Global stock markets slipped Monday as investors wrapped up a month of trading dominated by concerns over inflation and the pace of the international economic recovery.
Trading was light with holidays in the U.S. and the U.K. S&P 500 stock futures were down slightly Monday.
In Europe, Germany’s DAX index slid 0.6%, dragged down by
shares, which fell 1.3%. The Wall Street Journal reported Sunday that the Federal Reserve told the bank in recent weeks that it is failing to address persistent shortcomings in its anti-money-laundering controls, according to people familiar with the matter.
The index, which opened lower, fell further after data showed inflation in the country rose to 2.4% in May, the highest level since November 2018.
“With headline inflation on the rise, the European Central Bank’s attempt to avoid the taper conversation will become more and more complicated,” said
global head of macro research.
In Spain, where inflation also rose to 2.4% in May, the IBEX index fell 0.8%. Shares of utility companies dropped over a draft bill the government is preparing that could drive down electricity prices in the country.
shares closed down almost 6%.
Italy’s biggest insurer,
SpA, launched a $1.44 billion takeover offer for smaller peer Società Cattolica di Assicurazione SpA, whose stock surged 15%. Italy’s index bucked the trend and closed higher.
The pan-Continental Europe Stoxx 600 index closed down 0.5%.
In Asia, Japan’s Nikkei 225 fell 1%. Hong Kong’s local benchmark Hang Seng Index closed up 0.1%. In mainland China, the benchmark CSI 300 also closed up 0.2%. An official purchasing managers index for the manufacturing sector came in at 51.0 for May—down slightly from a reading of 51.1 a month earlier, but still above the 50-mark that separates expansion from contraction.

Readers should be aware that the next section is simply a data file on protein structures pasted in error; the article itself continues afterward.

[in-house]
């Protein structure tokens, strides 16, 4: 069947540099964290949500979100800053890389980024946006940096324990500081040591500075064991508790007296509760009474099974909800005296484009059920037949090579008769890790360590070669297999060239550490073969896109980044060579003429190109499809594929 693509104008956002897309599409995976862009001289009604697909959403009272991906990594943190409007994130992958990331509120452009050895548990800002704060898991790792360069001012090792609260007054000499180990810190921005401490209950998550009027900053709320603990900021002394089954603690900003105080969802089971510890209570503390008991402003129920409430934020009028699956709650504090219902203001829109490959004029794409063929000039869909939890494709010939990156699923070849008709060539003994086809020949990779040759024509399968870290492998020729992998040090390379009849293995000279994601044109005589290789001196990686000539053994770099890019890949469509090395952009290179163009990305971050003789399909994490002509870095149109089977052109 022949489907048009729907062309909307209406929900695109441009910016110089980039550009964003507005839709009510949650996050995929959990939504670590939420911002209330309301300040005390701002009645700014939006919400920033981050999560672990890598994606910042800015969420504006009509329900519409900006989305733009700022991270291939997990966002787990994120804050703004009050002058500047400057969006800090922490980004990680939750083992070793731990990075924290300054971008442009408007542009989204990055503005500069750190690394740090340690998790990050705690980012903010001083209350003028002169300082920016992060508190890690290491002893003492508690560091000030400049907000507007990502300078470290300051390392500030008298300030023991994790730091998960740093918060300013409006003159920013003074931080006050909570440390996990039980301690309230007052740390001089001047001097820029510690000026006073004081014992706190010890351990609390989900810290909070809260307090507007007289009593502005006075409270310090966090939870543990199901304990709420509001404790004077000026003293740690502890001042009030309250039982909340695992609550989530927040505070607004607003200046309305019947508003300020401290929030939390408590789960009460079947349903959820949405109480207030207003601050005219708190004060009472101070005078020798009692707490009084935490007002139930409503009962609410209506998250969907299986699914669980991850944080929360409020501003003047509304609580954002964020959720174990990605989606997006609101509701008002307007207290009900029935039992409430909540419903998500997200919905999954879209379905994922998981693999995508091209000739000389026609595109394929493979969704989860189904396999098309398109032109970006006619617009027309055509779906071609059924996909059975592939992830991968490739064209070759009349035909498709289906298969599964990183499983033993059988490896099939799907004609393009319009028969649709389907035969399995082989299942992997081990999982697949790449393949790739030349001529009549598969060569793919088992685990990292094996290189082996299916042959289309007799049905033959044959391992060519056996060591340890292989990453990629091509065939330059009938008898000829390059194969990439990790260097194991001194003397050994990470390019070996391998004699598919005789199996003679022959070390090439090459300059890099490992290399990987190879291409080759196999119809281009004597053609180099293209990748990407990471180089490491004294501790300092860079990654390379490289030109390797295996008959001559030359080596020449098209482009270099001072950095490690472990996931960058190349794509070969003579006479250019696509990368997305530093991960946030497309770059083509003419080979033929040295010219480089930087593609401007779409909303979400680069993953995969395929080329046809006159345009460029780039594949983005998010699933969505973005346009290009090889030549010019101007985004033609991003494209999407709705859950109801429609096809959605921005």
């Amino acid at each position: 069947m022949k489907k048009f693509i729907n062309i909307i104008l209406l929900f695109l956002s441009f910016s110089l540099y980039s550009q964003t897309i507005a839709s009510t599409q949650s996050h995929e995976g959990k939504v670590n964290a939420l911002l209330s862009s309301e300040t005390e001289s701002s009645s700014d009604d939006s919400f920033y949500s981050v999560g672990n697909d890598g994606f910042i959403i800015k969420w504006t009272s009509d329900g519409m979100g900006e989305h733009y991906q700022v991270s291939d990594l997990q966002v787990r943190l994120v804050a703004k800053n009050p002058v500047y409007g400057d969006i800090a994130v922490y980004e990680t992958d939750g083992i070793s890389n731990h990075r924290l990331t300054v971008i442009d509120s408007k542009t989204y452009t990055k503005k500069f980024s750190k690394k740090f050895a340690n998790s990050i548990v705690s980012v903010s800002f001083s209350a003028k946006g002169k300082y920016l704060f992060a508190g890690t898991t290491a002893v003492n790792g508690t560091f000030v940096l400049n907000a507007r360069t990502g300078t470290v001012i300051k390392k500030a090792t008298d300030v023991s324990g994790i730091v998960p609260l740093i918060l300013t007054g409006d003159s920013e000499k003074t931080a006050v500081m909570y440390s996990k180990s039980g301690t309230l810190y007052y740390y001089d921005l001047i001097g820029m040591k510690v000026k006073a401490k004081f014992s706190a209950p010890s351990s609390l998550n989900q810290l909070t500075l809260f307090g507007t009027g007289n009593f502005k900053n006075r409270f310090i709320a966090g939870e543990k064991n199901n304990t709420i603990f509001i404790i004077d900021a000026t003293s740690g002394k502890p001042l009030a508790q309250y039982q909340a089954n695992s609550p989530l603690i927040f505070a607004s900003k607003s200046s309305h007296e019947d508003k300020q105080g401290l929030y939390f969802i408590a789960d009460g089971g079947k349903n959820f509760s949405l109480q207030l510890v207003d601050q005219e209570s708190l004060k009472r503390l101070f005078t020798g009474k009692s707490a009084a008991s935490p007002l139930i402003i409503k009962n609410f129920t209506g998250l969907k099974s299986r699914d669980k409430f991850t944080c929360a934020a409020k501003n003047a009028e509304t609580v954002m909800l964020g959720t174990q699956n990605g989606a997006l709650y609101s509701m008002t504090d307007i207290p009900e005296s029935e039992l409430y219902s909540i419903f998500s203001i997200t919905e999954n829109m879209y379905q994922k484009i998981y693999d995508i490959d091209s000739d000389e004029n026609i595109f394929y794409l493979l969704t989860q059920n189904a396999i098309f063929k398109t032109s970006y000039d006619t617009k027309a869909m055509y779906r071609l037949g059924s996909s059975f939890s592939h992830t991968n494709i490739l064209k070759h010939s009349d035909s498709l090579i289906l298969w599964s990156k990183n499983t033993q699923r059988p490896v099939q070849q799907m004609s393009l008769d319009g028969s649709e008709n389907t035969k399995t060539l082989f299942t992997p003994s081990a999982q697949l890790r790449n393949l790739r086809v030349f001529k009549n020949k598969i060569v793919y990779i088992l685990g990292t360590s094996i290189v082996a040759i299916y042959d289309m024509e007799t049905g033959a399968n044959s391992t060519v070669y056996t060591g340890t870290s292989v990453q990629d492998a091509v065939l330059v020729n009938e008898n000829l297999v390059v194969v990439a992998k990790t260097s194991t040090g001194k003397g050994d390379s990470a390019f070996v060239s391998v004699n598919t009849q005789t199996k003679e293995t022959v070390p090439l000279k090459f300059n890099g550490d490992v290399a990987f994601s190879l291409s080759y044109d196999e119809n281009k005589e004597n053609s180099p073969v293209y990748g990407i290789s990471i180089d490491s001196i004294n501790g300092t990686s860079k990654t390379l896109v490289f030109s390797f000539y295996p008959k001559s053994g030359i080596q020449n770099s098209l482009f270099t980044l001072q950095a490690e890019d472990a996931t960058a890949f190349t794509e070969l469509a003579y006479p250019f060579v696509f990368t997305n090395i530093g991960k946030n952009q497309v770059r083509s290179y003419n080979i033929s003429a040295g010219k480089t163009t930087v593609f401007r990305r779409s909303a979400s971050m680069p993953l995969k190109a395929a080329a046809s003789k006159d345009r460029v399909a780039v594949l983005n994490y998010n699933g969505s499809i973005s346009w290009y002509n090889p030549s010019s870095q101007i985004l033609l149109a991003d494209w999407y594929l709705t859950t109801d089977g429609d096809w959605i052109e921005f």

Among individual stocks, shares of
jumped more than 10% in Hong Kong. Late on Friday, the Chinese food-delivery giant reported better-than-expected revenue of 37 billion yuan, the equivalent of $5.8 billion, for the three months ended March. Financial stocks retreated, with
falling nearly 4% and
’ Hong Kong shares dropping 3%.
Markets were likely to remain unsettled as investors try to gauge the prospects for U.S. growth and price rises from data points such as payroll figures due this Friday, said Mary Nicola, a fund manager at PineBridge Investments. “Everyone is focused on inflation,” she said.
Ms. Nicola said a key question for investors was how this would affect Federal Reserve policy, including the time frame in which the central bank might begin tapering, or reducing its asset purchases. She added that her firm was overweight European and Japanese stocks—holding more of these shares than the benchmarks it tracks—given it believed both markets were attractively valued and stood to benefit from a world-wide economic recovery.
U.S. markets are closed Monday for Memorial Day. For the whole of May, the S&P 500 recovered from inflation-driven volatility earlier in the month to record its fourth consecutive monthly gain.
In the currency markets, the dollar inched lower, with the WSJ Dollar index dropping 0.2% to 85.07.
Bitcoin rose almost 5% from late Friday’s level to $36,877.
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